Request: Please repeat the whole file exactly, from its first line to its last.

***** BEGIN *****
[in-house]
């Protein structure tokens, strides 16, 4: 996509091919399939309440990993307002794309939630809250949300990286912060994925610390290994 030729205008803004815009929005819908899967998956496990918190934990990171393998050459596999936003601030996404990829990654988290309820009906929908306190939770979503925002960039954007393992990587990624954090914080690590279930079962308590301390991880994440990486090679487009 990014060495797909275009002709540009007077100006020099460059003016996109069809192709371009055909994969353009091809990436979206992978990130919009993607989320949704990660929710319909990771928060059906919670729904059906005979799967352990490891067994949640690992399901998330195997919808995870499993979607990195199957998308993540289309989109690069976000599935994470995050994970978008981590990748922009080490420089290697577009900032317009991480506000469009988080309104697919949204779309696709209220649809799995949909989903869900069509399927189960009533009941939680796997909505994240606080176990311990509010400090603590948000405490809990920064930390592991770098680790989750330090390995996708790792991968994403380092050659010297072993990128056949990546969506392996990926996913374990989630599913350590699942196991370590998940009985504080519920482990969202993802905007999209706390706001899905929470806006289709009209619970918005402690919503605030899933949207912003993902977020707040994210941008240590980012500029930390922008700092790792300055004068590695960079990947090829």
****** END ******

[in-house]
């Protein structure tokens, strides 16, 4: 996509091919399939309440990993307002794309939630809250949300990286912060994925610390290994 030729205008803004815009929005819908899967998956496990918190934990990171393998050459596999936003601030996404990829990654988290309820009906929908306190939770979503925002960039954007393992990587990624954090914080690590279930079962308590301390991880994440990486090679487009 990014060495797909275009002709540009007077100006020099460059003016996109069809192709371009055909994969353009091809990436979206992978990130919009993607989320949704990660929710319909990771928060059906919670729904059906005979799967352990490891067994949640690992399901998330195997919808995870499993979607990195199957998308993540289309989109690069976000599935994470995050994970978008981590990748922009080490420089290697577009900032317009991480506000469009988080309104697919949204779309696709209220649809799995949909989903869900069509399927189960009533009941939680796997909505994240606080176990311990509010400090603590948000405490809990920064930390592991770098680790989750330090390995996708790792991968994403380092050659010297072993990128056949990546969506392996990926996913374990989630599913350590699942196991370590998940009985504080519920482990969202993802905007999209706390706001899905929470806006289709009209619970918005402690919503605030899933949207912003993902977020707040994210941008240590980012500029930390922008700092790792300055004068590695960079990947090829």